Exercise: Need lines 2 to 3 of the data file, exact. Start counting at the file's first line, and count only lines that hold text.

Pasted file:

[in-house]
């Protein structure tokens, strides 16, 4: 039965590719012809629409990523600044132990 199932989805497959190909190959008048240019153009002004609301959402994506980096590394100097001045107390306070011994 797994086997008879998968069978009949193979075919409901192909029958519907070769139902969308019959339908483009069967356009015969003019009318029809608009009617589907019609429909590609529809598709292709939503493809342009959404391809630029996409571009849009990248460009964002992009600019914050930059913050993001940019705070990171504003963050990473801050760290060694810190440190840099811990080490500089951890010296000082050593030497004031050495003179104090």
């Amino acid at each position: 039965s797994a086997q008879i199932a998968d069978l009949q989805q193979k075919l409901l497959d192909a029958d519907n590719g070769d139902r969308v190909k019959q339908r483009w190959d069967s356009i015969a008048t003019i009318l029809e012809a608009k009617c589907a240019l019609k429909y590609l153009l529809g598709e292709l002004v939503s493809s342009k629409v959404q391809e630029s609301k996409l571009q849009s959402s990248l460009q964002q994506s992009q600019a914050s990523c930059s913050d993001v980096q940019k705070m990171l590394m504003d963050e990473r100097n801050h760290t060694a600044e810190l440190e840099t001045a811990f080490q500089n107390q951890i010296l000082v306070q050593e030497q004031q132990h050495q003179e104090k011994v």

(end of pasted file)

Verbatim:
């Protein structure tokens, strides 16, 4: 039965590719012809629409990523600044132990 199932989805497959190909190959008048240019153009002004609301959402994506980096590394100097001045107390306070011994 797994086997008879998968069978009949193979075919409901192909029958519907070769139902969308019959339908483009069967356009015969003019009318029809608009009617589907019609429909590609529809598709292709939503493809342009959404391809630029996409571009849009990248460009964002992009600019914050930059913050993001940019705070990171504003963050990473801050760290060694810190440190840099811990080490500089951890010296000082050593030497004031050495003179104090």
């Amino acid at each position: 039965s797994a086997q008879i199932a998968d069978l009949q989805q193979k075919l409901l497959d192909a029958d519907n590719g070769d139902r969308v190909k019959q339908r483009w190959d069967s356009i015969a008048t003019i009318l029809e012809a608009k009617c589907a240019l019609k429909y590609l153009l529809g598709e292709l002004v939503s493809s342009k629409v959404q391809e630029s609301k996409l571009q849009s959402s990248l460009q964002q994506s992009q600019a914050s990523c930059s913050d993001v980096q940019k705070m990171l590394m504003d963050e990473r100097n801050h760290t060694a600044e810190l440190e840099t001045a811990f080490q500089n107390q951890i010296l000082v306070q050593e030497q004031q132990h050495q003179e104090k011994v």